, the first of the online components tothe
Danse de la Mort
chronicle. We assume your players haveexperienced the events of
and learned a bit abouttheir characters as vampires, about the nights of New Orleans,and have seen hints of the draconian politics of the Kindred. Inthis story, though, we’re going to take a step back and examinewhat happened to the four characters on their last night as mor-tals. During this story, the players will take on the roles of thesame characters, but without the special traits of
char-acters, including Disciplines, Vitae, and so on. The characters arefree from the murderous urges of the Beast… for the moment.
The theme of
is lost time.
moves at adifferent pace from
—the game can move muchmore slowly, as the characters aren’t racing against time. In fact,you should subtly encourage them to linger. This is, after all,the last night they will spend breathing, although the charac-ters don’t know it (the players do, of course, which should onlyadd to the horror). Although the story can only last about sevenhours in game time (from sunset at roughly 5:30 PM to mid-night when the characters are abandoned in Louis ArmstrongPark), the characters should feel as though they have as muchtime as necessary to do what they want. No matter what theydo, they will, in coming years, look back on their last night andlament that they didn’t have enough time, or that they didn’tmake the most of it. This is part of the tragedy of the Requiem.
The mood of the game should be almost surreal. Most mortalinhabitants of the World of Darkness never notice anything be-yond the normal and physical, but another world of monsters andenigmas exists right under their noses. The characters of
Danse dela Mort
enter that world upon their Embrace into the ranks of theKindred; this is, therefore, their last night before taking their firststeps into the World of Darkness. Since you have already playedthrough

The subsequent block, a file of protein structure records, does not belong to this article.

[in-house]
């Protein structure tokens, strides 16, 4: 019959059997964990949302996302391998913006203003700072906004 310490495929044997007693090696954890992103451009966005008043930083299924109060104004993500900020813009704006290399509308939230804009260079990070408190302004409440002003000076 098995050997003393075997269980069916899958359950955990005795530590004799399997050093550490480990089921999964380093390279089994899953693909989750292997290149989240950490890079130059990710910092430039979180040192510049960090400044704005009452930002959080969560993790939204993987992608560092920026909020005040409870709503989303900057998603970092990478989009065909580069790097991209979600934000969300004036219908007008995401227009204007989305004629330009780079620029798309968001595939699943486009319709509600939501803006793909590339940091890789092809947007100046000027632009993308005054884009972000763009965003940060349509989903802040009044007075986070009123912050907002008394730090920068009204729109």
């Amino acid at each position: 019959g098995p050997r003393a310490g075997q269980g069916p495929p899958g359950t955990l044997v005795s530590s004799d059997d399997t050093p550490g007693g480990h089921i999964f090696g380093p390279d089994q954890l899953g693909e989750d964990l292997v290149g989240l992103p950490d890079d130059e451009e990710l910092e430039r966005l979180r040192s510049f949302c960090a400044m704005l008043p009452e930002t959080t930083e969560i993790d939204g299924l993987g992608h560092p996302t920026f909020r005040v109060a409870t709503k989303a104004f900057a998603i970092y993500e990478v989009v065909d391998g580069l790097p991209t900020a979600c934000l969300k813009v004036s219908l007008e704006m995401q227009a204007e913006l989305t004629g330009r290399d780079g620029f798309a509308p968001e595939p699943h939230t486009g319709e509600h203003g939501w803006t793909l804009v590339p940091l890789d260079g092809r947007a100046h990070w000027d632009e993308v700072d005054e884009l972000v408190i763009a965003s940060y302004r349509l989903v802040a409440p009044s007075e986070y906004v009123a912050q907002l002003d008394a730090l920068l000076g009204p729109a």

, this game should take on the feeling of nostalgia—or, better yet, of a half-remembered nightmare. As youdescribe settings and scenarios, emphasize this growing feeling of mystery. Make incidental Storyteller characters exchange know-ing glances. Describe shadows moving at the periphery of the char-acters’ vision. The aim here is for the characters to be able to lookback on their last night as mortals and know that
washappening, that they were not chosen by accident—even if theydon’t know the extent of the conspiracy that stole their lives.
is a special kind of story called a
. Thisstory exists to give background to the characters and the ex-isting chronicle, to show how the characters got to where theyare. In film terms, it’s a prequel… but roleplaying games aren’tfilms. With five people determining where the story goes,rather than just one director, a prelude story can spin wildlyout of control and leave the characters somewhere very dif-ferent than where
assumes they began. As aStoryteller running
, you have two general optionswhen dealing with this issue, depending mostly on the tem-peraments of your players.Some players look for continuity to match up, and will hap-pily assist you in making sure that all four characters wind upin Louis Armstrong Park just after midnight on Ash Wednes-day, just as
presented. With this sort of group,you should have no problem gently steering the action to leadto that conclusion, and if you have to be somewhat heavyhanded at times, no one will mind.Other players, though, like to have total control of theircharacters and if they feel their characters would or wouldnot do something, regardless of what has gone before, thenthat’s how it’s going to be. It’s also possible that you haven’tplayed through
yet and want to run the Preludebefore that story, which opens up the possibility of significantchanges to the storyline.Before we get into the events and challenges of thecharacters’ last night as breathing mortals, let’s exam-ine some of the biggest potential changes and hiccupsthat might occur and how to deal with them. You mightwant to glance over
again to familiarizeyourself with the names and events of that story beforetrying to digest this information. We’ll wait.
Normally, a prelude involves only one player and the Sto-ryteller running through any number of formative events ina character’s life. A prelude for Becky Lynn, for instance,might include a scene or two with her father, establishingher family’s emphasis on propriety and decorum, and per-haps establish that she has rebelled in the past and thenstepped back in line under her father’s influence.
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